Category: social media

Some B2B insights on Medium

Posted by – June 27, 2018

The new publication I started on Medium isn’t overflowing with content yet, but I did add a second installment to it, collecting some more insights from my editorial work. This one is called “How to Publish Things That Don’t Fail Miserably (Even in B2B),” and I’m sure much of it sounds obvious, but for anyone who is getting started — or even just looking to re-calibrate their internal compass for success measures and standards, that post represents the top-level pieces of advice I would offer.

New stuff on Medium

Posted by – May 4, 2018

I don’t update the Medium account too often, as anyone who has looked at it would know. Last week, though, I posted a piece called “Please, Never Tell This Story at a Job Interview” that has been burning a hole in the back of my brain for a while. It’s based on some advice that I’ve tossed out in a handful of individual instances. I felt like it could use a full bake.

A ‘consistent Twitter experience’ doesn’t include LinkedIn feeds

Posted by – July 1, 2012

Twitter and LinkedIn both offered blog explanations and spin on Friday about Twitter’s drive to deliver (in the words of Twitter Group Product Manager Michael Sippey) “a consistent set of products and tools.” As it turns out, that goal does not include allowing LinkedIn to populate users’ feeds with tweets that are being pulled from Twitter accounts.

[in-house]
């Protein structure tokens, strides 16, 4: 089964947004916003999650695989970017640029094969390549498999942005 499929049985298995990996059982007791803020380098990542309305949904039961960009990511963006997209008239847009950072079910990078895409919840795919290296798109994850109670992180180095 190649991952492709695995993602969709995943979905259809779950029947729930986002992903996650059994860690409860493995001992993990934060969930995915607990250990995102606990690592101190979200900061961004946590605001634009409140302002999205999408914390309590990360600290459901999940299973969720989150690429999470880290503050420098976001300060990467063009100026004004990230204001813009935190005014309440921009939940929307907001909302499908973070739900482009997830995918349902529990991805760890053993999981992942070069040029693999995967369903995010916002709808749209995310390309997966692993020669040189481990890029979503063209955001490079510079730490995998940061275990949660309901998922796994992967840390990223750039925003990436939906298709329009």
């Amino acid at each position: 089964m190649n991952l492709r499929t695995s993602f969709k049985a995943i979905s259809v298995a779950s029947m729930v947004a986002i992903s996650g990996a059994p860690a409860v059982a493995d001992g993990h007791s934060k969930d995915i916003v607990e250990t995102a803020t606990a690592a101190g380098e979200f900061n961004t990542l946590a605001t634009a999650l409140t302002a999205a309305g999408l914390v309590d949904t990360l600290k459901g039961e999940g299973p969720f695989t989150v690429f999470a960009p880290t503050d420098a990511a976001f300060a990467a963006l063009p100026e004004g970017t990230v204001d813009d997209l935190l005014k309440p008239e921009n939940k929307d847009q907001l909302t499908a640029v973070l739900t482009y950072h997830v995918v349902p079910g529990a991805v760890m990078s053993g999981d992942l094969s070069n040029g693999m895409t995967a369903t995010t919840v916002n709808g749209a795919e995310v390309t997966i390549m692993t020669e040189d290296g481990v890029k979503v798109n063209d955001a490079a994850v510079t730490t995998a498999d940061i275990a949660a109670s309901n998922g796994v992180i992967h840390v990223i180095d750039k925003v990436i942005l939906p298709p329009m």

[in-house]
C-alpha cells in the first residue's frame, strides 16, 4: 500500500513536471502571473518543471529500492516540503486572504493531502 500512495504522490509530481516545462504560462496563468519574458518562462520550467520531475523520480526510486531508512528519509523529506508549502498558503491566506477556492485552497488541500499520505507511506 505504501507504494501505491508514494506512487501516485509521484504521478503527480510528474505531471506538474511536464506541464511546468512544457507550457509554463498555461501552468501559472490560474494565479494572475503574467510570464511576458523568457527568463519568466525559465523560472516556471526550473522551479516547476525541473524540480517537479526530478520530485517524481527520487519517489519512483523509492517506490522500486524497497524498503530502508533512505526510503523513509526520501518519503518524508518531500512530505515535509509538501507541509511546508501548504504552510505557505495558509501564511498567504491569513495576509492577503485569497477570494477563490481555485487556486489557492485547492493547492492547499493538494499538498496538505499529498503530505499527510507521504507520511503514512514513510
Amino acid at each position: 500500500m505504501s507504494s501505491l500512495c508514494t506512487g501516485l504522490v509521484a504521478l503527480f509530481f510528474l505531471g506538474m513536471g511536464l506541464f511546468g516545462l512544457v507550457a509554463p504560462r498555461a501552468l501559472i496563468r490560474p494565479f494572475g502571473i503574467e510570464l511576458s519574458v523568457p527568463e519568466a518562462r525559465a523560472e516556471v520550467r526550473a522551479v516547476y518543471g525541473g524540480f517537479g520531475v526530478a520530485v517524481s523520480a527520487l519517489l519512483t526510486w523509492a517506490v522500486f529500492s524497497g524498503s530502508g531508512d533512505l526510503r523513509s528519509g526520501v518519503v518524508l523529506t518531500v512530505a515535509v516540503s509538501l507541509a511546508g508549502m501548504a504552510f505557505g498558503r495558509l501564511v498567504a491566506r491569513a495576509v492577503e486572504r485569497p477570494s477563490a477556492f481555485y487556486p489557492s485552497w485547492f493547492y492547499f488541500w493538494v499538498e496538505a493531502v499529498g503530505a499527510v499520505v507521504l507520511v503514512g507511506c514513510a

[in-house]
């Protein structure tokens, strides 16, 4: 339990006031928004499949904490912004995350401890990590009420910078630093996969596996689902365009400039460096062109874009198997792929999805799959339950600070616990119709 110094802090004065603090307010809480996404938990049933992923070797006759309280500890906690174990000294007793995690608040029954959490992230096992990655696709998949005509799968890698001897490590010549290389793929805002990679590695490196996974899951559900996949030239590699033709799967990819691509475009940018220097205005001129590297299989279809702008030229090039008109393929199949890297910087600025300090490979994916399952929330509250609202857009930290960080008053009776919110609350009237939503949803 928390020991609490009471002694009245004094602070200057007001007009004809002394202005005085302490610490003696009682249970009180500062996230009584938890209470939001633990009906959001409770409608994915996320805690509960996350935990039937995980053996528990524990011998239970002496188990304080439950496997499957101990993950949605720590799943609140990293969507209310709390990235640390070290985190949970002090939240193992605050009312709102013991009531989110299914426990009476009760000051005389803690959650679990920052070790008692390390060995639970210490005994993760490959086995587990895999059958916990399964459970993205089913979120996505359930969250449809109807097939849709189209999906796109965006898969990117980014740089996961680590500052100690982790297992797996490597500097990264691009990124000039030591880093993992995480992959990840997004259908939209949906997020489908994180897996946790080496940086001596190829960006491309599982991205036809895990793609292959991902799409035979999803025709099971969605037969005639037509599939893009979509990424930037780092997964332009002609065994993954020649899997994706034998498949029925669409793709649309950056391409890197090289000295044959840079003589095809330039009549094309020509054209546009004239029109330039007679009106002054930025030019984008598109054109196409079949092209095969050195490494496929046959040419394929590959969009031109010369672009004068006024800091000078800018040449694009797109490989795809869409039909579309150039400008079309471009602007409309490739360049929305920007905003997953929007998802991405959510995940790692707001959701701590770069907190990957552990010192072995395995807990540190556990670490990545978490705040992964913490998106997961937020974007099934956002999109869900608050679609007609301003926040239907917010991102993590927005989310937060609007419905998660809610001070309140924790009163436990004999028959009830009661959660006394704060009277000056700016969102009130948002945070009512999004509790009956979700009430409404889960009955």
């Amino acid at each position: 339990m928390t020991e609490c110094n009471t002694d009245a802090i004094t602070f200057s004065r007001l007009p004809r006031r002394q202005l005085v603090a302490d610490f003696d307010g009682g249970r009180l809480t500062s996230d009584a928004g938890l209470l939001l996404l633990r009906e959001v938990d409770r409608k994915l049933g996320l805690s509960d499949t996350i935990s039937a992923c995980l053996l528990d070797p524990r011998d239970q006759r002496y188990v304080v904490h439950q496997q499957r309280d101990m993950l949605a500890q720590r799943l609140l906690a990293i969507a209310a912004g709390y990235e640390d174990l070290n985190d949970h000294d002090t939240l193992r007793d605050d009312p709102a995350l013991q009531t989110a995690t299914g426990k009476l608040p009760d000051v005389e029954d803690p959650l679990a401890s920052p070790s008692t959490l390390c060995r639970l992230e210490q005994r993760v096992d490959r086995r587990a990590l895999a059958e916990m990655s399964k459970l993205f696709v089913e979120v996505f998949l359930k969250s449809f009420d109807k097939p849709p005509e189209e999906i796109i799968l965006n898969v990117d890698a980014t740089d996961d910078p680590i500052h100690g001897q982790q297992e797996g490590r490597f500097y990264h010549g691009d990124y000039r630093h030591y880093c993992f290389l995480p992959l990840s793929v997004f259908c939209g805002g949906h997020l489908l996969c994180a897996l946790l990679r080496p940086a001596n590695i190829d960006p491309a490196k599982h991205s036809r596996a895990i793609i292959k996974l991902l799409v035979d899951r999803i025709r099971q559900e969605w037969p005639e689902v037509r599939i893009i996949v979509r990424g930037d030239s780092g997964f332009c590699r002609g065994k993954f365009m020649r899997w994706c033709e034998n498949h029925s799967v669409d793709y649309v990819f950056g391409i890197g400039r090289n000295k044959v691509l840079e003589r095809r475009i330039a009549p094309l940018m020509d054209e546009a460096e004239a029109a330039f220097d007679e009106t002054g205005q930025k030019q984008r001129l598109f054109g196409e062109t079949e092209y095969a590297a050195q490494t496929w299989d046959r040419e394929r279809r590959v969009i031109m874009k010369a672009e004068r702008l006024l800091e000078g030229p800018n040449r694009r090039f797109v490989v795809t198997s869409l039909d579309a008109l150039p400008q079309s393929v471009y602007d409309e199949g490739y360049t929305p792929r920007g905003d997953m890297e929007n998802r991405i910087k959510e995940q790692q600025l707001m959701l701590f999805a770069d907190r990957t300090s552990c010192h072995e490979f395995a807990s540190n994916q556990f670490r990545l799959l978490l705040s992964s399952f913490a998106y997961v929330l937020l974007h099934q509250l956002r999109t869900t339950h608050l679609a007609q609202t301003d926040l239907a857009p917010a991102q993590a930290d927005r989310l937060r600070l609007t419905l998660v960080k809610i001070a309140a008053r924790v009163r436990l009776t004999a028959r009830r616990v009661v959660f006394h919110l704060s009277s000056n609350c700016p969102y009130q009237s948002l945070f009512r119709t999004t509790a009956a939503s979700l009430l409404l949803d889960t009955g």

As of Friday, LinkedIn no longer displays tweets. Many users may be grateful for one less redundancy in their daily social media diet. Others will likely be annoyed by the extra step they’re now faced with when they want to use a tweet to start a LinkedIn group discussion. What’s obvious, evident and relevant to everyone, however, is the fact that Twitter is tightening up the reins on how tweets can be displayed.

As Sippey puts it, Twitter wants “developers to be able to build applications that run within Tweets,” not applications for tweets to run in. And there’s an important distinction to be made there.

It’s easy to understand why Twitter would want their content to be displayed and accessed anywhere with a consistent user experience, but the question now becomes how far they will go to restrict feeds and API calls. For instance, how long will Facebook continue to be able to receive tweet updates to users’ statuses? That seems like the most obvious next battleground to me. Or is there some important difference there that I’m missing?